A man has joy by the response of his lips. “A man hath joy by the answer of his mouth.” (Prov. 15:23)

“The joy of the Lord is your strength.” (Neh. 8:10)

God rejoices! “The Lord thy God in the midst of thee is mighty; he will save, he will rejoice over thee with joy; he will rest in his love, he will joy over thee with singing.” (Zeph. 3:17 KJV)

Jesus rejoiced. “Jesus rejoiced in spirit, and said, I thank thee, O Father, Lord of heaven and earth, that thou hast hid these things from the wise and prudent, and hast revealed them unto babes.” (Luke 10:21 KJV)

Rejoice! Dance, twirl around in glee and happiness, laugh, clap, shout in delight. That’s what that word means, in the original languages. That’s what Jesus did in his spirit, when he rejoiced.

I could suddenly see him doing that. And he said he only did what he saw his Father doing — “Very truly I tell you, the Son can do nothing by himself; he can do only what he sees his Father doing…” (John 5:19) So, Father God was doing all that also. Rejoicing. Amazing!

The Holy Spirit continued his comments. Thousands upon thousands are coming into the kingdom, being metamorphosed, changed from darkness to light, spiritual death to life, transformed as they believe my word and are born again. “Therefore if any man be in Christ, he is a new creature: old things are passed away; behold, all things are become new.” (II Cor. 5:17 KJV)

And There Is Joy!

Don’t just see with human eyes. See with Jesus eyes.

Which truth do you believe?

Grapes of the Promised Land, Nicholas Poussin, Louvre.God told Moses to send 12 men, leaders of their tribes, to spy out the land of Canaan. They traveled from the Wilderness of Zin south of the Negev desert and southwest of the Dead Sea, north to Rehob, northeast of the  Sea of Galilee. (Numbers 13)

Their instructions were simple:

And see the land, what it is; and the people that dwell therein, whether they be strong or weak, few or many; And what the land is that they dwell in, whether it be good or bad; and what cities they be that they dwell in, whether in tents, or in strong holds; And what the land is, whether it be fat or lean, whether there be wood therein, or not. And be ye of good courage, and bring of the fruit of the land. Now the time was the time of the first-ripe grapes. (13:18-20 KJV)

It took them 40 days. They collected a great branch of grapes that was so heavy it took two men to carry it, also pomegranates and figs. They returned to Moses with two separate reports:

  • And they (ten of them) told him, and said, We came unto the land whither thou sent us, and surely it flows with milk and honey; and this is the fruit of it. Nevertheless the people be strong that dwell in the land, and the cities are walled, and very great: and moreover we saw the children of Anak there. The Amalekites dwell in the land of the south: and the Hittites, and the Jebusites, and the Amorites, dwell in the mountains: and the Canaanites dwell by the sea, and by the coast of Jordan. (13:27-29)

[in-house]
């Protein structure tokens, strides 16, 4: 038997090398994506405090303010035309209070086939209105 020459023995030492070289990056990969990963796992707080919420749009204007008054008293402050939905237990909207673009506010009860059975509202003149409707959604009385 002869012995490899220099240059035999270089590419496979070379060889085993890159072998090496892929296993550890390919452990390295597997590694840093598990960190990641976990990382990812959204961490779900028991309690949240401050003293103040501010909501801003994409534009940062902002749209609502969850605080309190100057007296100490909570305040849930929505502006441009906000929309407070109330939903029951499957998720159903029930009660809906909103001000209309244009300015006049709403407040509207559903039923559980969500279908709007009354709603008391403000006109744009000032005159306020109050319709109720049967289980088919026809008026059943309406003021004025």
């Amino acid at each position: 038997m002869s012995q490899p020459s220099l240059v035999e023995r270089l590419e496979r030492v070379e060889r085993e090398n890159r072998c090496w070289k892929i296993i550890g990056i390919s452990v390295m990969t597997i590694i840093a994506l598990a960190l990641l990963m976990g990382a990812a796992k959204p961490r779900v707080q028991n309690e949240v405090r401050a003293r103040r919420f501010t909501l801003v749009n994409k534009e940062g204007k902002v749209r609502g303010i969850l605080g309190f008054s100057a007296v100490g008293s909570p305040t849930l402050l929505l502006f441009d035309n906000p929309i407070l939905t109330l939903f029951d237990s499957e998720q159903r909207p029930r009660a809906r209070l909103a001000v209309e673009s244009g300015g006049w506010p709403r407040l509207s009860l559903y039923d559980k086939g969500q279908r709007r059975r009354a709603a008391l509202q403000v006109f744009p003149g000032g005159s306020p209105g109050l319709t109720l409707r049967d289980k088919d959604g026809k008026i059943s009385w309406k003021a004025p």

• And Caleb stilled the people before Moses, and said, Let us go up at once, and possess it; for we are well able to overcome it. (13:30)

But the men that went up with him said, We be not able to go up against the people; for they are stronger than we. And they brought up an evil report of the land which they had searched unto the children of Israel, saying, The land, through which we have gone to search it, is a land that eats up the inhabitants thereof; and all the people that we saw in it are men of a great stature. And there we saw the giants, the sons of Anak, which come of the giants: and we were in our own sight as grasshoppers, and so we were in their sight. (13:31-33)

And Joshua the son of Nun, and Caleb the son of Jephunneh, which were of them that searched the land, rent their clothes: And they spake unto all the company of the children of Israel, saying, The land, which we passed through to search it, is an exceeding good land. If the LORD delight in us, then he will bring us into this land, and give it us; a land which flows with milk and honey. Only rebel not ye against the LORD, neither fear ye the people of the land; for they are bread for us: their defense is departed from them, and the LORD is with us: fear them not. (14:6-9)

Remember the story? All twelve saw the same things. All twelve reported what they saw. All twelve told the truth. But they contradicted each other – natural truth contradicted supernatural truth.

(1) We can’t do it. The enemy is stronger than us.
(2) We can do it. God is stronger than the enemy.

Which truth did the rest of the people believe? Well, they demanded that Caleb and Joshua be stoned, so there’s your answer.

What happened next? The doubters all died, the ten doubting spies immediately, the rest of them during their ensuing 40 year trek in the wilderness. Turns out they got what they believed. They couldn’t do it.

But the believing spies, Joshua and Caleb, also got what they believed. After 40 years they crossed the Jordan River into the promised land, overcame and possessed it.

I’d much rather believe God in the beginning and not have to spend 40 years wandering around in a desert. Wouldn’t you?